Llano River

From Wikipedia, the free encyclopedia
Jump to: navigation, search
Coordinates: 30°39′19″N 98°25′46″W / 30.65528°N 98.42944°W / 30.65528; -98.42944
Llano River
Texas
Llano River Bluffs 2005.jpg
Sandstone bluffs along the Llano River, Mason County
Country  United States
State  Texas
Region Edwards Plateau
Source Confluence of North and South Llano
 - location Junction, Edwards Plateau
 - elevation 827 m (2,713 ft)
 - coordinates 30°29′33″N 099°45′22″W / 30.49250°N 99.75611°W / 30.49250; -99.75611
Mouth Colorado River
 - location Kingsland, Texas Hill Country
 - elevation 252 m (827 ft)
 - coordinates 30°39′19″N 98°25′46″W / 30.65528°N 98.42944°W / 30.65528; -98.42944
Length 169 km (105 mi)
Map of the Llano River and associated watershed
Website: Handbook of Texas: Llano River
Llano River at Junction in Kimble County, Texas

The Llano River (/ˈlæn/ LAN-oh) is a tributary of the Colorado River, approximately 105 miles (169 km) long, in central Texas in the United States.[1] It drains part of the Edwards Plateau in Texas Hill Country northwest of Austin.

Two spring-fed tributaries, the North and South Llano, stretch across the otherwise arid lands of West Texas before merging just east of the small town of Junction, Texas in Kimble County, forming the head of the Llano River proper.[1] The Llano River runs generally east-northeast through the rolling limestone terrain of the Edwards Plateau as it flows through Kimble County and across rural Mason County, passing to the south of the town of Mason, Texas. Continuing in an easterly direction, the river carves its way through the Llano Uplift, a roughly circular geologic dome of Precambrian rock, primarily granite, located in Central Texas.[2] Flowing through Llano County, the river passes to the north of Enchanted Rock and flows through the town of Llano, Texas. Northeast of Llano, it turns sharply to the southeast, joining the Colorado from the northwest as an arm of Lake Lyndon B. Johnson, about 15 miles (24 km) southeast of Llano and 50 miles (80 km) northwest of Austin, Texas.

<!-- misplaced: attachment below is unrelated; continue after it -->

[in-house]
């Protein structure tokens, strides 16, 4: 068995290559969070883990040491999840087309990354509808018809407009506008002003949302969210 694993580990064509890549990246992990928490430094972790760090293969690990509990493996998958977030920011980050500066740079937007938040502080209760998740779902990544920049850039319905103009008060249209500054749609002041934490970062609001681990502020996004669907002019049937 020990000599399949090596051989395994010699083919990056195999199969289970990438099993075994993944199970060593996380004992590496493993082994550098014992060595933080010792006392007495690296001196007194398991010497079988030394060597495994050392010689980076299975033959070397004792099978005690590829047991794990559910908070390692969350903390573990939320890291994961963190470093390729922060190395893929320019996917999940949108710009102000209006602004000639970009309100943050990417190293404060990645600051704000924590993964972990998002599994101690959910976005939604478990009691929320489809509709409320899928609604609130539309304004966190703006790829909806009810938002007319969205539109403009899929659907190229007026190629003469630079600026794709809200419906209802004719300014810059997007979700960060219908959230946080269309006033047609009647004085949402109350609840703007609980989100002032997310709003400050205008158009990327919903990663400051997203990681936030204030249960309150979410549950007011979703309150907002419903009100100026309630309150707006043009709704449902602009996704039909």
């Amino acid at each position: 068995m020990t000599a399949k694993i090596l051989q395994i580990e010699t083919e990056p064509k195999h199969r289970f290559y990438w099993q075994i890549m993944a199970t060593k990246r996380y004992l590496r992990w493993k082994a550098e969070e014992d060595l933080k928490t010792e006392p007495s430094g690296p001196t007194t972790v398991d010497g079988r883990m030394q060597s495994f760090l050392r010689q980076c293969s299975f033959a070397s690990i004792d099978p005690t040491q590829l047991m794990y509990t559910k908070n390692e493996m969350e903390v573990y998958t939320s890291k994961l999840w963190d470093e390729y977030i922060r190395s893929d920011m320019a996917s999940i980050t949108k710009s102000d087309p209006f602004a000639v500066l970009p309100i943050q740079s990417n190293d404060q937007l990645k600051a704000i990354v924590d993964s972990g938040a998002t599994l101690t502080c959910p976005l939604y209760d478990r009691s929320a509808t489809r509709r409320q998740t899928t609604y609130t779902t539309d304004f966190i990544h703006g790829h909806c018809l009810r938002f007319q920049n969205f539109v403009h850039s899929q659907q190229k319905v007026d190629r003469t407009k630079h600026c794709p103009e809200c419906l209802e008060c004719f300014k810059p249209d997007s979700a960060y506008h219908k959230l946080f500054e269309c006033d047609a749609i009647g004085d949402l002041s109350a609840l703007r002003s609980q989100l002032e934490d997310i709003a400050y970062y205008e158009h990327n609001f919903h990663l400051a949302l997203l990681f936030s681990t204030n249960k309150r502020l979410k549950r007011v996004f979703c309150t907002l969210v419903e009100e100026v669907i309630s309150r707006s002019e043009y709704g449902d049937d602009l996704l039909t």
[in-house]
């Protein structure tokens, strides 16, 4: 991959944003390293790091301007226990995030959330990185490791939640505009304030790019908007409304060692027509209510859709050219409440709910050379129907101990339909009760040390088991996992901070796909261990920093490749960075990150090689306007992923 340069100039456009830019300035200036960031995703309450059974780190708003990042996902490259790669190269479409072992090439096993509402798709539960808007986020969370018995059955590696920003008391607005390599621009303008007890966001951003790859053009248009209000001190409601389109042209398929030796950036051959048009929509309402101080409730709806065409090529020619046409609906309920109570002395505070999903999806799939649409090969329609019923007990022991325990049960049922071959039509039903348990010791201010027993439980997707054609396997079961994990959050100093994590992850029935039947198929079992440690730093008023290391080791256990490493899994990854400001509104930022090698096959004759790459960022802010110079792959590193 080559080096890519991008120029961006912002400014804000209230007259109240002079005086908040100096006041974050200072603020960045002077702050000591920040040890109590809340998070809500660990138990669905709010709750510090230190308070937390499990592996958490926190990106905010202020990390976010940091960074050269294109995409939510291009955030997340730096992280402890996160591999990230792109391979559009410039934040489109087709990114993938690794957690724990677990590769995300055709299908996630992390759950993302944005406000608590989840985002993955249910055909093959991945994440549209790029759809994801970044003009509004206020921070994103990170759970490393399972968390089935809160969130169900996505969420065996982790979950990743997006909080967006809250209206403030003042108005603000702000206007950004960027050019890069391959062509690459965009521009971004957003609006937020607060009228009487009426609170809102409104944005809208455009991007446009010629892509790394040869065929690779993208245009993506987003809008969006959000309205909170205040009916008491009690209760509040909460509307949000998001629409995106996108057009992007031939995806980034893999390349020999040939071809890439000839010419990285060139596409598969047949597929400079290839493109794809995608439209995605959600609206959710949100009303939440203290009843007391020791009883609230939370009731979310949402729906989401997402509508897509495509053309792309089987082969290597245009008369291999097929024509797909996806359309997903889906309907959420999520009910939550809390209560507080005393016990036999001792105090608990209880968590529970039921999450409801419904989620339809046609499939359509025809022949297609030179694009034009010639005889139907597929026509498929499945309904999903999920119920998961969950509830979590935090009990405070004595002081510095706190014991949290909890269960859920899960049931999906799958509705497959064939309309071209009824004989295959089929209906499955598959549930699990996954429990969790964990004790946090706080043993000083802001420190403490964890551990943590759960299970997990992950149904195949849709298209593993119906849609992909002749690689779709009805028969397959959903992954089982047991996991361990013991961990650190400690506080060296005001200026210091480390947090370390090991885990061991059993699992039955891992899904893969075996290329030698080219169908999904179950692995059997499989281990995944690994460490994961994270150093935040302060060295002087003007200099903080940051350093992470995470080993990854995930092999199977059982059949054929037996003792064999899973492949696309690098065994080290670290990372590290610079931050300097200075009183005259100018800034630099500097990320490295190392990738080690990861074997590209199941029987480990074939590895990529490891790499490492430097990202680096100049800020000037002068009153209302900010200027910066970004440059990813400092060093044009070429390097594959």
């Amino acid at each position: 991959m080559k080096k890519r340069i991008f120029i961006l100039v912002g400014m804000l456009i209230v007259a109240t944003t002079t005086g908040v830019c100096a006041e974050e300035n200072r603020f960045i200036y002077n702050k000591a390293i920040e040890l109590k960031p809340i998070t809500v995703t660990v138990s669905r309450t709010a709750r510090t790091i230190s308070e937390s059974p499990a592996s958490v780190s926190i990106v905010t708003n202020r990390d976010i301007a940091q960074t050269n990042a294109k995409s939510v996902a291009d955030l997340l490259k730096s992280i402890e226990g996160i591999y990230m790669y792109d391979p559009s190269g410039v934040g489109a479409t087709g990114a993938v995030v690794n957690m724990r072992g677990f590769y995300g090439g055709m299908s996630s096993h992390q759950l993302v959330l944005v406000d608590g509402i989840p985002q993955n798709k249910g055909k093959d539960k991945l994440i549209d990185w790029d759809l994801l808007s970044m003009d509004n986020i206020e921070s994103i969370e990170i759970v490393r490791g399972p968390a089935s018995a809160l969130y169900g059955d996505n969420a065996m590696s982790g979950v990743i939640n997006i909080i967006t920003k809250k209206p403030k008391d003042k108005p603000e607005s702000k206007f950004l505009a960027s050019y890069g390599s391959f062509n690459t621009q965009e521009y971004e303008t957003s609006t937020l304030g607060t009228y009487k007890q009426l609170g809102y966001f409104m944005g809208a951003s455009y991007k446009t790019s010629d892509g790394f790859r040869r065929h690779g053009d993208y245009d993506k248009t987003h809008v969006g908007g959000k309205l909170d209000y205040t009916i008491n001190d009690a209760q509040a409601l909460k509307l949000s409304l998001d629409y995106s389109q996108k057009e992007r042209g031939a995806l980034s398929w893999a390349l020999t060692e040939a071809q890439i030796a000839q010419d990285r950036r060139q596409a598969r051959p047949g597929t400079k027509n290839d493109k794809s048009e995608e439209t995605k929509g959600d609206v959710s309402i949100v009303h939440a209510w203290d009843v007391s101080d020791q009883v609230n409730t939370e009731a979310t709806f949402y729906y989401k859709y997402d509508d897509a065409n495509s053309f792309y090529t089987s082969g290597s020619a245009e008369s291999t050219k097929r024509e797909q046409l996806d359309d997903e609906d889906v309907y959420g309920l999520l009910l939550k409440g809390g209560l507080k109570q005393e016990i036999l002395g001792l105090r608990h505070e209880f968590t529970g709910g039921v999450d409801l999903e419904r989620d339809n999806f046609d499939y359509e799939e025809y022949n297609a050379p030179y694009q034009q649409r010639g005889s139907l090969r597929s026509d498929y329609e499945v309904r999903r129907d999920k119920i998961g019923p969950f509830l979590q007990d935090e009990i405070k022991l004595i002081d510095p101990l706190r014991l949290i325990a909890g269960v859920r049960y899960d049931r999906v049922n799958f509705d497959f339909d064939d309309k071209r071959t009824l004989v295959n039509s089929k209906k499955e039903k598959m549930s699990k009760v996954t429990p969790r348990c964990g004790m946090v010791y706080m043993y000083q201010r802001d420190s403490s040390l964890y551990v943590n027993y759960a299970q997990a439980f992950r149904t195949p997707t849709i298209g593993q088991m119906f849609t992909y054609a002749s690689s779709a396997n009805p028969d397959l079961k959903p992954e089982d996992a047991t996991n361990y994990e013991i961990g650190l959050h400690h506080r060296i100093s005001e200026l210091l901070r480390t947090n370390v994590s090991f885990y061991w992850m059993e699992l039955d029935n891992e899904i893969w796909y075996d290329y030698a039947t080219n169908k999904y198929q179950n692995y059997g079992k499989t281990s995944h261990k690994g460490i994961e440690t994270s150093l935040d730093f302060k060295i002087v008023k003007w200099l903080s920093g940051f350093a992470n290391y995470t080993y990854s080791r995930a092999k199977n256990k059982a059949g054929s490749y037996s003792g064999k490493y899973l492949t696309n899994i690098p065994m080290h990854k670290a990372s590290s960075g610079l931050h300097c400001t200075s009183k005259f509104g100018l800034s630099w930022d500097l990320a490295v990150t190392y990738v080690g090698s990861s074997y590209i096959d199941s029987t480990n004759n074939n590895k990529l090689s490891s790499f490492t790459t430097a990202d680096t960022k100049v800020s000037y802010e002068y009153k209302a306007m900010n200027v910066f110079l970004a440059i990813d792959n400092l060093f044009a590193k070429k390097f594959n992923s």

This river is one of the few popular fly fishing destinations in the state of Texas, and contains Guadalupe bass, the state fish of Texas. The Llano also contains Largemouth Bass, Alligator gar, and various Sunfish.[3]

See also[edit]

References[edit]

  1. ^ a b Llano River from the Handbook of Texas Online
  2. ^ Wilkes, R. "The Llano Uplift". Rob's Granite Page. Retrieved 2010-04-27. 
  3. ^ http://www.expedition-outfitters.net/id6.html